Online communities of mathematics educators
- 1 Communities on General-Purpose Services
- 2 Communities on Specialized Services
Communities on General-Purpose Services
Social media services like Facebook and Twitter are general-purpose tools and not built specifically around or for professional communities. However, their increasing ubiquity amongst the general public provides the mathematics teachers and educators who use them increased opportunities to find and interact with each other online. Some of these services, like Facebook and LinkedIn, require or default to a synchronous follower model, meaning two people only see each others' content if they mutually follow each other. Other services, like Twitter and Google+, require or default to an asynchronous follower model, where a user can follow another and see their content without being followed back.
Google+ (pronounced and sometimes written as "Google Plus") was launched in late June of 2011 and offers asynchronous following, threaded conversations, public and private posting, public and private "Communities," and integration with other Google services like Blogger and Hangouts. In mathematics education, Google+ has shown to be popular with a small number of mathematics education researchers, most of whom share privately about their research, writing, and life as academics. Google+ is also popular amongst a number of academic mathematicians, many of whom take interest in issues of mathematics education. The greatest public mathematics education activity on Google+ is found in the Mathematics Education (K-12) community, which is owned by Josh Fisher and has more than 9500 members as of May 2015. A second, smaller, and more specialized community is the Mathematics Education Research community, owned by Reidar Mosvold. The Inquiry-Based Learning in Mathematics community, owned by Dana Ernst and moderated by Theron Hitchman, focuses mostly on student-centered mathematics education at the undergraduate level.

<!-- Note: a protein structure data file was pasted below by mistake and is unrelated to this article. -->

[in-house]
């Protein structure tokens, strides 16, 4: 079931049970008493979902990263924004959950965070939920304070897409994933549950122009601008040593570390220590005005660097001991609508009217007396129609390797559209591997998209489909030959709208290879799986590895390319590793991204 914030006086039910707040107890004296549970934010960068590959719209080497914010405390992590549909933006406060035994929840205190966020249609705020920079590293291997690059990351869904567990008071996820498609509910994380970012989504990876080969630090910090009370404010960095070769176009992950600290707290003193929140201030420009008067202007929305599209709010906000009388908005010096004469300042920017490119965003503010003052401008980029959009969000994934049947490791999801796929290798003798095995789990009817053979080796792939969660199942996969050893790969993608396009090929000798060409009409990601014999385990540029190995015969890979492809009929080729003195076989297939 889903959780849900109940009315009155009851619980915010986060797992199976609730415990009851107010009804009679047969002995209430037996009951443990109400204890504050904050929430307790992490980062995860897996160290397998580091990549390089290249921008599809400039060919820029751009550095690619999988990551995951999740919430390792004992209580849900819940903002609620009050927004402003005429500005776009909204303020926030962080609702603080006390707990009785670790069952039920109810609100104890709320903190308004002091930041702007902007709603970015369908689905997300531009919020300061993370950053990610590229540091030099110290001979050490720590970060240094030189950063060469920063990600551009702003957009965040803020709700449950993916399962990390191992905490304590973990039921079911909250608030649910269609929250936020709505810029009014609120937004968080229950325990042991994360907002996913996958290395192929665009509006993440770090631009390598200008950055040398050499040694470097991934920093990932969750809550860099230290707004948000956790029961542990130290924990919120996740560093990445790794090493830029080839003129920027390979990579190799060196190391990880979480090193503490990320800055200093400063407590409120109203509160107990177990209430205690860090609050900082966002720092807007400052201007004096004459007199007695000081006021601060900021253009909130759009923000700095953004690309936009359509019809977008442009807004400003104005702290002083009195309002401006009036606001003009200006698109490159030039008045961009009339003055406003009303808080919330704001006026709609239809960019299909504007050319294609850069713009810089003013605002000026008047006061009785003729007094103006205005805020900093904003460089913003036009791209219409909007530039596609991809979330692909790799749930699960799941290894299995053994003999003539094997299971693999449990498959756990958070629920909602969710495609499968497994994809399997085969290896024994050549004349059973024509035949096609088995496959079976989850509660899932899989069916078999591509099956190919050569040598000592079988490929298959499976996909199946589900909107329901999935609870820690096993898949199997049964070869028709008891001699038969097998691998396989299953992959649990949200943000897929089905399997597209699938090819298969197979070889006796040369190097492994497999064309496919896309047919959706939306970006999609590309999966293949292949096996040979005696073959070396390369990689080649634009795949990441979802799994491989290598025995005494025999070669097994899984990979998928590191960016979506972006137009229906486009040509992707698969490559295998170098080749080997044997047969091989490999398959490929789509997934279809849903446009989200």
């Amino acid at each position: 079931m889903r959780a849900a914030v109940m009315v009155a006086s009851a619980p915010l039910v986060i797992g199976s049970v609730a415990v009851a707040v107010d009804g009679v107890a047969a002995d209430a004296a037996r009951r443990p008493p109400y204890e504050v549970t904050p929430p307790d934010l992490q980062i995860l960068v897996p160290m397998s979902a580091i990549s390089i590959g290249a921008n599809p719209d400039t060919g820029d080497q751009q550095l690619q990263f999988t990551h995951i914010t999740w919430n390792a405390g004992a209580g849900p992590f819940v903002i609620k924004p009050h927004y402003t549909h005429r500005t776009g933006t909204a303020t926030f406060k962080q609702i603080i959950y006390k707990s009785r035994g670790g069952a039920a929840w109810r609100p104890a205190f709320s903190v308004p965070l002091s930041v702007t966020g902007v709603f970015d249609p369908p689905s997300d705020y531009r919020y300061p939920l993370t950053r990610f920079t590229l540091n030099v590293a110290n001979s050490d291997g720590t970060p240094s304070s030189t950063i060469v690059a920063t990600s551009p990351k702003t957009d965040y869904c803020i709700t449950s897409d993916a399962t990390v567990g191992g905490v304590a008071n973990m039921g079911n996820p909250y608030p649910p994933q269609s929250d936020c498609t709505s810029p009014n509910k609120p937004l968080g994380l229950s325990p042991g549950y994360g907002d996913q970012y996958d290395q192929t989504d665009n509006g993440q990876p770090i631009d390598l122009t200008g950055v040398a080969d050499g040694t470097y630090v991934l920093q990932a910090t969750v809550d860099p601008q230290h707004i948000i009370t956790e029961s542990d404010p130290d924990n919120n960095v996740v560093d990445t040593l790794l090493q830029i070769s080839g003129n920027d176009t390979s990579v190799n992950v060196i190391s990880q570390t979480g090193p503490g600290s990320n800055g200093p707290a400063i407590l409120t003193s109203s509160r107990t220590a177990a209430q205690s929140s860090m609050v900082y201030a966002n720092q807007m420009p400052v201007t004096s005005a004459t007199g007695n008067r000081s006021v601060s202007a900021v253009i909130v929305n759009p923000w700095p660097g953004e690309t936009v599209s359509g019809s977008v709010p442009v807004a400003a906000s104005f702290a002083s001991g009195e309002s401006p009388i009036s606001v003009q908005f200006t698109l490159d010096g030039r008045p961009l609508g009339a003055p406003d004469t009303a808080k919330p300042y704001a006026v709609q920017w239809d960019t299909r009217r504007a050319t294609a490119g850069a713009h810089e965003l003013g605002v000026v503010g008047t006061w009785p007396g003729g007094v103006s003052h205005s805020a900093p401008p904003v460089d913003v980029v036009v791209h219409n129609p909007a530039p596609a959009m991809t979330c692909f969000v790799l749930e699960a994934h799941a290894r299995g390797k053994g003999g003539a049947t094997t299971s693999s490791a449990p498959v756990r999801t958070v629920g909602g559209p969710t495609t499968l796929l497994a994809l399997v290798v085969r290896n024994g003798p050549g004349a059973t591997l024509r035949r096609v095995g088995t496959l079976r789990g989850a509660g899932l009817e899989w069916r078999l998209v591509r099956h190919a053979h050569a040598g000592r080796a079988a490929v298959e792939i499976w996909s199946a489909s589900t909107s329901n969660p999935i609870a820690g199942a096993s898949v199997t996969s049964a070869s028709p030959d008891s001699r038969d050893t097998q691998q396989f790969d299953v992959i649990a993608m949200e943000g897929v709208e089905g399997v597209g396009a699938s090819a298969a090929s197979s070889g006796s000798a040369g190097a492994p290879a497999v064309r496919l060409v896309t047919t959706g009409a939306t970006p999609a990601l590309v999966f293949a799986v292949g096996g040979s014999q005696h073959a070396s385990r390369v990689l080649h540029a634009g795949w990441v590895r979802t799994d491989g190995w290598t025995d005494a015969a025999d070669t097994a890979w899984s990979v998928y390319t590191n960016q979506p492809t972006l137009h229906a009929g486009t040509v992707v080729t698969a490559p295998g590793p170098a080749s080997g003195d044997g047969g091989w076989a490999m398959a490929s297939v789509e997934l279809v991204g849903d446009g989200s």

Main article: Mathematics educators on Twitter
Twitter launched in July of 2006 and offers asynchronous following, a mostly chronological timeline (some conversations are pulled together in users' timelines to make them easier to follow), direct messaging, and relatively short posts limited to 140 characters. Originally described as a "microblogging" service, Twitter use for many has evolved into something more conversational as small groups chat back-and-forth and share links and pictures. This is widely true for mathematics teachers who regularly use Twitter to share and communicate. Some of these users refer to their community as the "MathTwitterBlogoSphere," or MTBoS. Twitter's key organizational feature is hashtags, and mathematics teachers on Twitter use them to organize "chats" (such as #mathchat) or to share during conferences or other events.